What are Portugal's best wine regions?
According to the Paris-based International Organisation of Vine and Wine, the Portuguese are the world’s number one consumers of wine, with the average citizen drinking around 72 bottles of wine per year! You could say it’s a passion of ours. The wine culture here in Portugal stretches back around 4,000 years, with its early history shaped by Phoenicians, Greeks, Celts, and Romans. But what does the world know of Portuguese wine today? For many, wine in Portugal is often overlooked in favour of Europe’s largest wine producers, France, Spain, and Italy. The most famous Portuguese wines are indisputably the sweet, fortified wines Madeira and Port. This is, though, far from being a full picture of wine in the country. In Portugal, we have over 200 native grape varieties and an array of other classic varieties imported for wine production — Portugal is home to a wine culture as diverse as its landscape.
Join us today at Honest Routes as we list the country’s stand-out wine regions. And, while you’re here, why not check out our full range of Unique Portugal Tours.
The Alentejo region of Portugal encompasses around a third of the country’s landmass, yet the region is sparsely populated and often gets overlooked for more tourism-centred destinations. The coastline of Alentejo is surely among the most dramatic and beautiful in all of Europe, and the general old-world pace of life makes this a destination very much worthy of your consideration. The wine of the Alentejo region is mostly focused on warm, full-bodied red blends, though there has been a boom in the production of characterful white wines in recent years. Of the two hundred or so wineries in Alentejo, around 60 of them will open their doors to guests, so there are plenty of opportunities here for touring. If travelling in Alentejo, be sure not to miss the region’s historic city of Évora. We offer a Day Tour From Lisbon to Évora that combines local history and exploration of the major sights with a wine tasting, during which we’ll sample some wines from the area.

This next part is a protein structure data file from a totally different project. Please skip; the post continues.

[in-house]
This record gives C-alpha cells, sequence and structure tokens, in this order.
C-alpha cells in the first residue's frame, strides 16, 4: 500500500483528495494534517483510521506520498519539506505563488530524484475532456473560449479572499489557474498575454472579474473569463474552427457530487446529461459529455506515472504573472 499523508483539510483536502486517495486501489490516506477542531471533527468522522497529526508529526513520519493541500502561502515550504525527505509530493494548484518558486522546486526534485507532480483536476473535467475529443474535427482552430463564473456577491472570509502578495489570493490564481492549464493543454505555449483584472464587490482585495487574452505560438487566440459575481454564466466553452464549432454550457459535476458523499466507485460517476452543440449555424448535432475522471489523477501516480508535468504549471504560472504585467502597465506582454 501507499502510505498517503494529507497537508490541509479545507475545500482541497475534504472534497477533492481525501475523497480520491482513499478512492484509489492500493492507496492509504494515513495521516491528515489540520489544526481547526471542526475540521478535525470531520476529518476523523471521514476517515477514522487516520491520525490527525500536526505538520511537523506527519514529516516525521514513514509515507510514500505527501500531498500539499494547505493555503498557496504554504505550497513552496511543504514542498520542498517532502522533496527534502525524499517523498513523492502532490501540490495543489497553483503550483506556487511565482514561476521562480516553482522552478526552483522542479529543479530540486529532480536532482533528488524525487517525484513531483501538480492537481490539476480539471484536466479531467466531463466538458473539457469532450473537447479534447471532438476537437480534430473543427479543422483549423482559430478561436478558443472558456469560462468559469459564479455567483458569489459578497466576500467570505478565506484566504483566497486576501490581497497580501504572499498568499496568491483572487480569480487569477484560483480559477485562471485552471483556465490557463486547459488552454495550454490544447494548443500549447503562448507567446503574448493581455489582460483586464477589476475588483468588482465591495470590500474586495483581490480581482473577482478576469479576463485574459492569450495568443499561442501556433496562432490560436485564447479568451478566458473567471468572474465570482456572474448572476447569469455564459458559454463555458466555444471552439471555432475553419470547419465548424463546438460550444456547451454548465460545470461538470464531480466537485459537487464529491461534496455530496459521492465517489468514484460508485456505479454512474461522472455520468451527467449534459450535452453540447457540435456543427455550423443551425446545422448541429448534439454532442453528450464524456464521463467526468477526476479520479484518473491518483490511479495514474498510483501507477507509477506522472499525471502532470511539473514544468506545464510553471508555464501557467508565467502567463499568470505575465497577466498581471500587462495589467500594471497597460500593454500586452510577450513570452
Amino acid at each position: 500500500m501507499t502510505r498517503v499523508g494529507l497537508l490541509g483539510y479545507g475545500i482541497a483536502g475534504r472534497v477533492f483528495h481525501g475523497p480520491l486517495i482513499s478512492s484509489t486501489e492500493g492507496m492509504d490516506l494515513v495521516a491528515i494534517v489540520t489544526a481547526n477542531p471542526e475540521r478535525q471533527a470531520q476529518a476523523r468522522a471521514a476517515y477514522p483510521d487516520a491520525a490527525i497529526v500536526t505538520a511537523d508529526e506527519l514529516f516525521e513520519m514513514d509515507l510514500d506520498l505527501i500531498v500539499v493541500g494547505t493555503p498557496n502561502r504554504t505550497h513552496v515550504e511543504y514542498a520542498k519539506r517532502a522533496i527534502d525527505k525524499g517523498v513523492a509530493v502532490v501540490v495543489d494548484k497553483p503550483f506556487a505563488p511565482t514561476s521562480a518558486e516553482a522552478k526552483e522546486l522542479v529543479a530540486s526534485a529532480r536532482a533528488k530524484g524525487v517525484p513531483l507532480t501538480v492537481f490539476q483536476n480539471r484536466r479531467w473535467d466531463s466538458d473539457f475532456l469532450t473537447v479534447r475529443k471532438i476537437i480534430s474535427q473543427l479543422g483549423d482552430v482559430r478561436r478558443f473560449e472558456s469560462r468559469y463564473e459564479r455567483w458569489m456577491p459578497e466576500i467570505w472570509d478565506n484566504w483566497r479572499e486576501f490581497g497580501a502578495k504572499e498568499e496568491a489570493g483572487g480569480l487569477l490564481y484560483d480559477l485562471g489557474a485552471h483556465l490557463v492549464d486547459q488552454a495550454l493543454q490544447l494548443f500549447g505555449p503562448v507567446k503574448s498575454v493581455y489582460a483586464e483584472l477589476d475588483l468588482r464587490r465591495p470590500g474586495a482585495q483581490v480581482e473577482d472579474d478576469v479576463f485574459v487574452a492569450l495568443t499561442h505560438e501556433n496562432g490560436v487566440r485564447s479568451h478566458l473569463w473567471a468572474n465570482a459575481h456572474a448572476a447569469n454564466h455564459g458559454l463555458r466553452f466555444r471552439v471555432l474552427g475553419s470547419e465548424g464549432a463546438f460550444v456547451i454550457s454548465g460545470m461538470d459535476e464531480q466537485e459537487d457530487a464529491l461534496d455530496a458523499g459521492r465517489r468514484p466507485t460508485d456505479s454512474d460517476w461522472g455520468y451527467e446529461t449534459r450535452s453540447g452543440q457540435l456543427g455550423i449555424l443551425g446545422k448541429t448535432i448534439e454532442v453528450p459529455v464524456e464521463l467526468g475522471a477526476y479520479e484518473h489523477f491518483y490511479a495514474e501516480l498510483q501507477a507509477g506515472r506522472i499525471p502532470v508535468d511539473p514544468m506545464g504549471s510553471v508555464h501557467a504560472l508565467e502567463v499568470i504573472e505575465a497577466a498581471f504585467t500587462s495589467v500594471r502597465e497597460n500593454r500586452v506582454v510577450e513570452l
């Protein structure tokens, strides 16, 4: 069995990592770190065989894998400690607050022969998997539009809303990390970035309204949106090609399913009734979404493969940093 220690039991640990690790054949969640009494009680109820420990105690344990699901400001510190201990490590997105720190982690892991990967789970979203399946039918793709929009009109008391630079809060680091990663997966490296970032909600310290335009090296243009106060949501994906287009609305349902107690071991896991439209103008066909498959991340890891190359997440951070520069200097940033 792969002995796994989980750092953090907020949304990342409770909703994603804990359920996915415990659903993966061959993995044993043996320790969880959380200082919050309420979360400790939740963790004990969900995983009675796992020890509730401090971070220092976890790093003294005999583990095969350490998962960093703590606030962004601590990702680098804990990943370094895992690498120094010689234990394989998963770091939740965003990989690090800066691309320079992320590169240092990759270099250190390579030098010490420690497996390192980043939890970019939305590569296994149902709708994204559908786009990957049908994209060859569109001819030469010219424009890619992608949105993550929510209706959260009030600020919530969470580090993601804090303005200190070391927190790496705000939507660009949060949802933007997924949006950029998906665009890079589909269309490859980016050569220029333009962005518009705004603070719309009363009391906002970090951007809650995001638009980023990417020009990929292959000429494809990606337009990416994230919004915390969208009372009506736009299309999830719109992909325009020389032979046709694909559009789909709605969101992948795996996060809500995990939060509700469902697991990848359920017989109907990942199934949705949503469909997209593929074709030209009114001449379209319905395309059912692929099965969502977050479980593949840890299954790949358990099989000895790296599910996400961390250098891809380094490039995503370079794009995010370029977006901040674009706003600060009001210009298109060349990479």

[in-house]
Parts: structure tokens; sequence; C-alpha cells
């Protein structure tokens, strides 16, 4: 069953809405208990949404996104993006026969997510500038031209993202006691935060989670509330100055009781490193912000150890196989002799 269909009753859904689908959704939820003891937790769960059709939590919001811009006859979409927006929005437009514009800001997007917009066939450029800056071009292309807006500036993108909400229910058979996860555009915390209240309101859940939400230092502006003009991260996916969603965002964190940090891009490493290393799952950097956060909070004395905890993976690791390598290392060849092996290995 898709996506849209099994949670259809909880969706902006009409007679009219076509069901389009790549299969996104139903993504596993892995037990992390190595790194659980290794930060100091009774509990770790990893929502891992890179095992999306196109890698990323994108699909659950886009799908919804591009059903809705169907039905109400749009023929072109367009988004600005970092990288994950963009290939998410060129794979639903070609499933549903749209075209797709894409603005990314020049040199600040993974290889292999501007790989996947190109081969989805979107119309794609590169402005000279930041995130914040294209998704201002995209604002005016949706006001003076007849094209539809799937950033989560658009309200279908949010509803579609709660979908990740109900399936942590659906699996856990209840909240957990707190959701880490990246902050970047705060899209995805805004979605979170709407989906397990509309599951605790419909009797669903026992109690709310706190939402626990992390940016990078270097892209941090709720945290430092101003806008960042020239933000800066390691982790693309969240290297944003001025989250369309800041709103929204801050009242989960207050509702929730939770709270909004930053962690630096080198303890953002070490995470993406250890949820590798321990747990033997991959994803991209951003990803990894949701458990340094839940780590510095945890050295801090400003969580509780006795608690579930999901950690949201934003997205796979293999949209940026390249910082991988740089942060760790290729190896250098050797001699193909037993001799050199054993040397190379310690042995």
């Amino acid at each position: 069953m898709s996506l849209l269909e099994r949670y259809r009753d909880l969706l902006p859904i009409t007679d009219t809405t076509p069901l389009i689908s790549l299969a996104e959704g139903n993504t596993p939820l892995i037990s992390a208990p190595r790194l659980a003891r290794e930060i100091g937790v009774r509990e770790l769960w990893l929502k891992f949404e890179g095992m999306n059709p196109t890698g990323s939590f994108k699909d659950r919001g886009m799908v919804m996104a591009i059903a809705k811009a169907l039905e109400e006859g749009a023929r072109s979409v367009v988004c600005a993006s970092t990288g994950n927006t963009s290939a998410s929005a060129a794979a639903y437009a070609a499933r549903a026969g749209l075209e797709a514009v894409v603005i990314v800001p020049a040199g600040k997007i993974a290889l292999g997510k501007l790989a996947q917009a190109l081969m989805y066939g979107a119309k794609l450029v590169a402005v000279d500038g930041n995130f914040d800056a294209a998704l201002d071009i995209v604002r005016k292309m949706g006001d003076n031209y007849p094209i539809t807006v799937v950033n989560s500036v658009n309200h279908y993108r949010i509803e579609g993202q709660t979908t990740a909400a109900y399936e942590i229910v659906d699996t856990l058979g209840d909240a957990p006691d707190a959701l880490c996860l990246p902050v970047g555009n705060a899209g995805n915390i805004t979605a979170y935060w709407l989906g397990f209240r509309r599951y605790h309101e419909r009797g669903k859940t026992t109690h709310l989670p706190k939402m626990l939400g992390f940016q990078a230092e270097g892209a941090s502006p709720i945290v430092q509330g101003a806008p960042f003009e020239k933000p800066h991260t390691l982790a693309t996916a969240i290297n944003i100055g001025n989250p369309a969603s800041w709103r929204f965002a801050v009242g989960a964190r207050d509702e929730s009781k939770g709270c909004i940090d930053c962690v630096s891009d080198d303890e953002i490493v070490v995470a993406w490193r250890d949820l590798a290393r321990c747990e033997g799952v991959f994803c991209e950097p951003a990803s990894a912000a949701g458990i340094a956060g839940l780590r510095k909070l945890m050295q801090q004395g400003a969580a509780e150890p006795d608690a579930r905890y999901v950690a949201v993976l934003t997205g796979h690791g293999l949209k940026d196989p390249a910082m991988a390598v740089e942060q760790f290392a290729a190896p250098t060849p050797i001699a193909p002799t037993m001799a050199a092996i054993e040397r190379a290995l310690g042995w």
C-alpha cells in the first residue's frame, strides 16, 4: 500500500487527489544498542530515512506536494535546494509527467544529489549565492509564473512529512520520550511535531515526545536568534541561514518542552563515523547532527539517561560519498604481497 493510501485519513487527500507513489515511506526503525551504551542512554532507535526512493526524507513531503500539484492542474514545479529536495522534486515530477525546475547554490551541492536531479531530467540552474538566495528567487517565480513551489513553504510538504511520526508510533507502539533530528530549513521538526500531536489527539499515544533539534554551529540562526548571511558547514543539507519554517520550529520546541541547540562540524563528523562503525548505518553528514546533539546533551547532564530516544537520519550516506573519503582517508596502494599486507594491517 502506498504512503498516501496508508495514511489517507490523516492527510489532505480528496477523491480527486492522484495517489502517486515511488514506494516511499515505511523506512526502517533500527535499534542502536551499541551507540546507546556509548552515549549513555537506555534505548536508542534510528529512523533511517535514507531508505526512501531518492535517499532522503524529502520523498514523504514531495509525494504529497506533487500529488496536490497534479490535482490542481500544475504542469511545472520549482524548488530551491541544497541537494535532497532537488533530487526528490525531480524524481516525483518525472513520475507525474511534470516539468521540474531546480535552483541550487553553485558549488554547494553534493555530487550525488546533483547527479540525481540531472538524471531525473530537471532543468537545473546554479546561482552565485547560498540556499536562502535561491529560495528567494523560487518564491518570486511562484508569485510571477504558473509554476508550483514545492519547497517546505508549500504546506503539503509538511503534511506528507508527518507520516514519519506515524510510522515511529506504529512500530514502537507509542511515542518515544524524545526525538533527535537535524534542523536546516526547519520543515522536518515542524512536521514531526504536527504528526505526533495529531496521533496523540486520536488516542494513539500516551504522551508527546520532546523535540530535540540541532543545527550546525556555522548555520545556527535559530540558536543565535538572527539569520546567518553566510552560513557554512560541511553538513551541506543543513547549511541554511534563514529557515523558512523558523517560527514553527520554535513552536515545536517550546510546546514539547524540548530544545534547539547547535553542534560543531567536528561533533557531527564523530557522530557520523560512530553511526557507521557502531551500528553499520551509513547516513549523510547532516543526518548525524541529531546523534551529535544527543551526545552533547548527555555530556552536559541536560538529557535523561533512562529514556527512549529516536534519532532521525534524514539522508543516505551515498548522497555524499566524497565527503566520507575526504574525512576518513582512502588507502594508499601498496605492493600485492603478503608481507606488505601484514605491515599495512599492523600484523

In contrast to the full-bodied reds of the Alentejo, Portugal’s northernmost wine region, Minho, is known primarily for its crisp, refreshing whites. The region is also the DOC defined area of production for Vinho Verde (“green wine”). Vinho Verde is so named due to the wines being very young and normally drank soon after bottling. The Minho region shares many characteristics with the nearby Spanish area of Rias Baixas, which is just over the border. The majors grapes used in Minho’s wine production include the natives Alvarinho, Avesso, Loureiro, Pederna (Arinto) and Trajadura. Chardonnay and Riesling are often the most favoured international varieties. The Minho region’s close proximity to Porto makes it an excellent choice for day tours.
The last region on our list is the Dão region, one of the oldest wine-producing regions in the entire country. It was, though, one man, João de Sacadura Botte Côrte-Real, who pioneered superior winemaking in the Dão region, and led to the region’s vineyards getting DOC protected status. Located on a plateau, the region is sheltered on three sides by mountains, which makes the territory particularly fertile and excellent for cultivation. Around 80% of the region’s wine is red, with much of it made using native grape varieties, such as Touriga Nacional, Tinta Roriz, Jaen, Alfrocheiro Preto and Encruzado. There are countless possibilities for rewarding tasters across this beautiful stretch of Portugal.
This brings us to the end of our list of some of Portugal’s best wine regions. We hope we’ve inspired you to begin planning your next trip. If you have any questions or comments about this blog or our tours, please get in touch.